On The Road Again

You may remember that I have a little bit of a thing about driving. The "thing," to be more specific, is that I hate it. Or I guess just fear it, whatever, same difference. I wrote about it in 2007, and then again in 2008—by which point I hated-slash-feared it even more, despite a grandiose promise to myself in the 2007 post that I was going to get better at it and, I don't know, win a hundred medals in driving or something—and then I didn't really write about it anymore and I sort of just figured that I'd be a driving hater-slash-fearer for the rest of my life and that would be that. 

But guess what? That was not that. And in case you've been thinking "gee, I wonder how Holly feels about driving these days and if she ever managed to get her hate-slash-fear of it under control"—and I imagine this is often top of your mind, right up there with the global financial crisis and when the new season of Mad Men returns (wait, I know this one: April 7th!)—I thought I would tell you the joyous news.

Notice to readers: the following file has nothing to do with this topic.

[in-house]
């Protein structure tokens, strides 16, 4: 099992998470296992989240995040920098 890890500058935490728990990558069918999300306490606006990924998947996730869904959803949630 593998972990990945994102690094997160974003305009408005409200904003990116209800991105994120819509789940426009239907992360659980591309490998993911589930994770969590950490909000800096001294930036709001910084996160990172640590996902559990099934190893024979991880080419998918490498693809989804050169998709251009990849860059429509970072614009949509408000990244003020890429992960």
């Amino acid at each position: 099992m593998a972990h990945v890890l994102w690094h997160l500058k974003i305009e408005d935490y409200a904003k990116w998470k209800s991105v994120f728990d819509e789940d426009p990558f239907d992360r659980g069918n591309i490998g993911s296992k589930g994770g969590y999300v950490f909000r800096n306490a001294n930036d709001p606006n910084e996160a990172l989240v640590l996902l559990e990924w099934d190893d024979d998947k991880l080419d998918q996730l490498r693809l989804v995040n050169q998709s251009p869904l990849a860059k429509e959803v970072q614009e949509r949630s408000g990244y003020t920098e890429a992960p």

Friends, I am fully cured! I can drive again!

(Did you imagine me saying that in a sort of Matthew-Crawley-I-can-walk-again! voice? I hope you did. It doesn't really work otherwise.) 

It's true, though: I no longer have a thing about driving. Much like the rest of the world, I kind of just....get in my car and go.  It's been a long time coming—and also a slow time coming—but I am happy to say that it's really just kind of not a big deal for me anymore, or at least not as big a deal as it used to be. Part of it is that we moved to a different part of the city, one where the streets are wider and flatter and way less clogged with angry city traffic—and also there is abundant parking so one never has to worry about parallel parking backwards up a hill with honking traffic gathering behind one, not that this ever happened to me or anything (of course it did)—but most of it is just that the more I did it, the less I was scared of it. It's like anything, I guess: you just practice and practice and practice, until one day you notice you're not breathing into a paper bag while you're doing it.